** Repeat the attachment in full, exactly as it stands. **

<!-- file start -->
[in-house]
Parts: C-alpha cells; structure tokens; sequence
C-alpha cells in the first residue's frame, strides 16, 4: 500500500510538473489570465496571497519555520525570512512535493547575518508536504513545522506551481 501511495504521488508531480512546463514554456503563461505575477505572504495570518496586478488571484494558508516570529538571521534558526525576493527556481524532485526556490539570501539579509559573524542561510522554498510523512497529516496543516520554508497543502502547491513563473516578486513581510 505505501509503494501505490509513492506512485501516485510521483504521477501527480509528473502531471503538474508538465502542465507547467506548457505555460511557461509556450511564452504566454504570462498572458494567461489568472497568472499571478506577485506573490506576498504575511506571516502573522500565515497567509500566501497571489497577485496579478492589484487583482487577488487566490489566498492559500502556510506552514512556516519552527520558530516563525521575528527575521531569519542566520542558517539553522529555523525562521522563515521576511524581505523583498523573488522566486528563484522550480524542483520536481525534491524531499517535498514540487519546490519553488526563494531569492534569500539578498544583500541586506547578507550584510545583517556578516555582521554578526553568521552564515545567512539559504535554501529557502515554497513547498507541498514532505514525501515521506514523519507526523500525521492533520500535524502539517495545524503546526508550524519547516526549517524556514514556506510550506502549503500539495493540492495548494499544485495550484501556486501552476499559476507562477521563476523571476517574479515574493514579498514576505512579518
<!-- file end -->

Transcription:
[in-house]
Parts: C-alpha cells; structure tokens; sequence
C-alpha cells in the first residue's frame, strides 16, 4: 500500500510538473489570465496571497519555520525570512512535493547575518508536504513545522506551481 501511495504521488508531480512546463514554456503563461505575477505572504495570518496586478488571484494558508516570529538571521534558526525576493527556481524532485526556490539570501539579509559573524542561510522554498510523512497529516496543516520554508497543502502547491513563473516578486513581510 505505501509503494501505490509513492506512485501516485510521483504521477501527480509528473502531471503538474508538465502542465507547467506548457505555460511557461509556450511564452504566454504570462498572458494567461489568472497568472499571478506577485506573490506576498504575511506571516502573522500565515497567509500566501497571489497577485496579478492589484487583482487577488487566490489566498492559500502556510506552514512556516519552527520558530516563525521575528527575521531569519542566520542558517539553522529555523525562521522563515521576511524581505523583498523573488522566486528563484522550480524542483520536481525534491524531499517535498514540487519546490519553488526563494531569492534569500539578498544583500541586506547578507550584510545583517556578516555582521554578526553568521552564515545567512539559504535554501529557502515554497513547498507541498514532505514525501515521506514523519507526523500525521492533520500535524502539517495545524503546526508550524519547516526549517524556514514556506510550506502549503500539495493540492495548494499544485495550484501556486501552476499559476507562477521563476523571476517574479515574493514579498514576505512579518